Just imagine the shock of an ancient first-time visitor to the Pantheon. From the looks of the front of the temple, the expectation is that the inside will be a rectangular room with a flat roof and a statue of a deity in the center. Instead one enters an enormous spherical room with an impossible unsupported domed ceiling and niches in the outer wall for the statues of all the deities. The oculus in the ceiling lets in the strong Roman sun, making the building into a huge sundial as the sun moves across the sky, or letting an afternoon thunderstorm bring rain into the building to flow out through drains in the floor. The building was a masterpiece of innovation and fresh ideas.
The Pantheon was later restored by Antoninus Pius, then by Septimius Severus and his son Caracalla in 202 AD. The eastern emperor Phocas donated the Pantheon to Pope Boniface IV in 608 AD, and it became a Christian church on May 13, 609 AD, after the "pagan filth was removed". On that day, the emperor donated the gold icon of the Madonna and Child which still is displayed above the apse (1st photo below). The Pantheon remains a church to this day. The church is officially named Santa Maria dei Martiri (St. Mary and the Martyrs), but is informally known as "Santa Maria della Rotunda". This conversion into a church saved the Pantheon from the abandonment and the worst of the spoliation that befell most of ancient Rome's buildings during the early medieval period, however some spoliation still occurred. For example, Emperor Constans II stripped the bronze tiles from the roof during a 12-day visit in July of 663 AD. He sent them off to his capitol city, Constantinople. Pope Gregory III had the roof reclad with lead in 735 AD. Marble was removed from the exterior of the building. Capitals from some of the ornamental columns are in the British Museum. The sculptures on the top of the porch's pediment above the inscription to Agrippa have been lost. Three columns were lost from the left side of the porch during the destruction of medieval buildings that abutted the east side of the Pantheon. Pope Urban VIII (1623-1644) replaced the front one, but he also removed the bronze ceiling of the porch, continuing the spoliation. Rumor states this bronze was used by Bernini for the Baldacchino of St. Peter's Basilica, but this is not true; it was really used for 80 cannons at Castel Sant'Angelo. The other two missing columns on the left side were replaced by Pope Alexander VII (1657-1667) with columns found near San Luigi dei Francesi which were originally from baths built by Alexander Severus. It is easy to see the three mismatched Corinthian capitals on the left side columns, compared with the rest of the Corinthian capitals on the porch (2nd photo below, and first photo at top of page).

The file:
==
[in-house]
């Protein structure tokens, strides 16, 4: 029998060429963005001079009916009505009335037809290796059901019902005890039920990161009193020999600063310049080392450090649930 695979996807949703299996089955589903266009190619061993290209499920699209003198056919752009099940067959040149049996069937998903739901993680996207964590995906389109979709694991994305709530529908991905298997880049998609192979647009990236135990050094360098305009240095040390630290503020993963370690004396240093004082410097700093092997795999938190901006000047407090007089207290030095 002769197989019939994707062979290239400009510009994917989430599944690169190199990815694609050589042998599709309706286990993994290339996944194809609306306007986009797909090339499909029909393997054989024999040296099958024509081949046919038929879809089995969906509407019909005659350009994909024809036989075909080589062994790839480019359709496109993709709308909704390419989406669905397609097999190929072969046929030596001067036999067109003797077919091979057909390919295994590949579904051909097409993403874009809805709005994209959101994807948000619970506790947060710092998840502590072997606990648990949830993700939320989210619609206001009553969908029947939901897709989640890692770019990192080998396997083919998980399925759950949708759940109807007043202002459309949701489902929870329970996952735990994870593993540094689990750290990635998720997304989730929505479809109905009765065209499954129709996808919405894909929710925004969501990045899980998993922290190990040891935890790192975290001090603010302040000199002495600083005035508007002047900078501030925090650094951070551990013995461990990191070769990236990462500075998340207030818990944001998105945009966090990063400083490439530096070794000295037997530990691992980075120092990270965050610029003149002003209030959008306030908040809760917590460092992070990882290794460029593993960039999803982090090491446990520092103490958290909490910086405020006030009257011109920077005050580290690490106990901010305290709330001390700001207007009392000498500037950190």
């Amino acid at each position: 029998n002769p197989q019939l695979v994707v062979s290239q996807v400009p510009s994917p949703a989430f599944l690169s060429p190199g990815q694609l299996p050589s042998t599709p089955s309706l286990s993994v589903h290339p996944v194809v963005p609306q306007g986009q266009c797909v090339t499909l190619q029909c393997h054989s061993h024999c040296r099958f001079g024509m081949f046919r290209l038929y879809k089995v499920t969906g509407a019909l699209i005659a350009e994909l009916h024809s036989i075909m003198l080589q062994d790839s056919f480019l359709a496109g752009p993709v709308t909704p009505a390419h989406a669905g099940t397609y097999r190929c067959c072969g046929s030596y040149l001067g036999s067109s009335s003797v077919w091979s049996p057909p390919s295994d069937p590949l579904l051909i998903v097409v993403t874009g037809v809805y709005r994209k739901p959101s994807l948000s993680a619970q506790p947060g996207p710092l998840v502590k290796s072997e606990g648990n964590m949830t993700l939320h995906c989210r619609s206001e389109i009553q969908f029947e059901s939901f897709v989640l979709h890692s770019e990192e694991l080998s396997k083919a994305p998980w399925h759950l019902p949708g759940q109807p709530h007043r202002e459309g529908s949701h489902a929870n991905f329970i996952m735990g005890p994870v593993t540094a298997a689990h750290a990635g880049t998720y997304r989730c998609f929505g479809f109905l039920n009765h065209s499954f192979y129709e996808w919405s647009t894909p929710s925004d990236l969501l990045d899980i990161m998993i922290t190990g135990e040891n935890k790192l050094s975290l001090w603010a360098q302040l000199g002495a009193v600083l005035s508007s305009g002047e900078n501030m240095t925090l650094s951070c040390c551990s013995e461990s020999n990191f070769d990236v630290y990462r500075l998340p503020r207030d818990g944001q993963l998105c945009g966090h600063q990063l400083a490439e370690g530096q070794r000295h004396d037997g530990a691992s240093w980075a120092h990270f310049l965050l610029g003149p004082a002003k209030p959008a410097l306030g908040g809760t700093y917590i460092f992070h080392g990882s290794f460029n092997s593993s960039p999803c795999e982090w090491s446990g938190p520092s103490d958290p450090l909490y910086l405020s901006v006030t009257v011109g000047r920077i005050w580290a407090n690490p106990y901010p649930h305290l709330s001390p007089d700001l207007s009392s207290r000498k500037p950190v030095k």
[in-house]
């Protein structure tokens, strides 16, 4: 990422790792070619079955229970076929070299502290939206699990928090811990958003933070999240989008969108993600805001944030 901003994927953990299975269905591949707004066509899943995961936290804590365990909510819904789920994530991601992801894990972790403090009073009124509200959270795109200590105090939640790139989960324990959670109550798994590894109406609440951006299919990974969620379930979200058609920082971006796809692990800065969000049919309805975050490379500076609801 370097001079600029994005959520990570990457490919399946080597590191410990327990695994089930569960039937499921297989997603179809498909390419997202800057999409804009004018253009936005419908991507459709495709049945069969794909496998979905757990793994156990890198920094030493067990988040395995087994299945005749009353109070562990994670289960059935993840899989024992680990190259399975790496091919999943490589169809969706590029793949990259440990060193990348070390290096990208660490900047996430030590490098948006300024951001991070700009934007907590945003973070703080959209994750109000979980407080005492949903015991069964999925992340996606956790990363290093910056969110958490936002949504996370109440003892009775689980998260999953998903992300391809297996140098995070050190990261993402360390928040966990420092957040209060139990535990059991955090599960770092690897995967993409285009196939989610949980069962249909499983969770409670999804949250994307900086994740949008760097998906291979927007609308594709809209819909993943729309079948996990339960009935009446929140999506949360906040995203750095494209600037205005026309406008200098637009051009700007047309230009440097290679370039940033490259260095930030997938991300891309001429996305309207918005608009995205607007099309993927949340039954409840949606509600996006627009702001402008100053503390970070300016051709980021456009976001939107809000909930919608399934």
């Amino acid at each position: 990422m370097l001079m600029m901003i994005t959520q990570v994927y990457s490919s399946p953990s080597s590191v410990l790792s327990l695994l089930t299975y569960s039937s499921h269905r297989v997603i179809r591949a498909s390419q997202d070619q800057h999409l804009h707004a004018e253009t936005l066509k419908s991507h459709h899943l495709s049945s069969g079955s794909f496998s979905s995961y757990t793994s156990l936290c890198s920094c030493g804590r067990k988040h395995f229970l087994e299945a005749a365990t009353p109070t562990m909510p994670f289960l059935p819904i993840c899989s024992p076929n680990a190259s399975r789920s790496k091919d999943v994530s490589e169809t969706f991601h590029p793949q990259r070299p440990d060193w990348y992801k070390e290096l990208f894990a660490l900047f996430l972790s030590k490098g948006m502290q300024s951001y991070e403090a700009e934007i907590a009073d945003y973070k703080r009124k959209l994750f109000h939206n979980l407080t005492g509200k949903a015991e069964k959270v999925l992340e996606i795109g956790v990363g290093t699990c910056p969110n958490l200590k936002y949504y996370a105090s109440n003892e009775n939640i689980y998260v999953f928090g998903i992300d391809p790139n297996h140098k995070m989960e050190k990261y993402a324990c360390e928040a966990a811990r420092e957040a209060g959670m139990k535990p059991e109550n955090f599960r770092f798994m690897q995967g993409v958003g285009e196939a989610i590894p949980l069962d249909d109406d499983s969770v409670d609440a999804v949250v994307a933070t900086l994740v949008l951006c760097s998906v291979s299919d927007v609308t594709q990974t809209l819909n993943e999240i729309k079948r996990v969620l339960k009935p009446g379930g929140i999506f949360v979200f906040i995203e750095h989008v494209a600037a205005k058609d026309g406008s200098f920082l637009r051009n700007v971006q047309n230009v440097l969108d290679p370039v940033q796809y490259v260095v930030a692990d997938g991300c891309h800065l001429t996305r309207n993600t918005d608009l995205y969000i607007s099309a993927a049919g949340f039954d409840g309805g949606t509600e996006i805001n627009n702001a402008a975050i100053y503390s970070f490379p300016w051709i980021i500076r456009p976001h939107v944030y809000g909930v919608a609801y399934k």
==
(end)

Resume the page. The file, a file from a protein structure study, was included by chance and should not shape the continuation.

The wall of the Rotunda of the Pantheon has fifteen empty niches around the perimeter which, most likely, once held statues of Roman gods, heroes, or pagan symbols. Since the Remaissance the Pantheon has also been used as a tomb. The painter Raphael, the composer Corelli, and two kings of Italy (Vittorio Emanuele II (1st photo below) and Umberto I) are entombed there, as well as Umberto's Queen, Margherita. The interior wall has niches and chapels framed by multi-colored marble columns in which are located these tombs, memorial portrait busts, and paintings. For the photo of the complete interior (3rd photo below), I stood in the center of the Pantheon, started photographing at the front door on the left edge of the photo, and rotated to my right until I reached the front door again on the right edge of the photo.
Attractions which are very nearby are: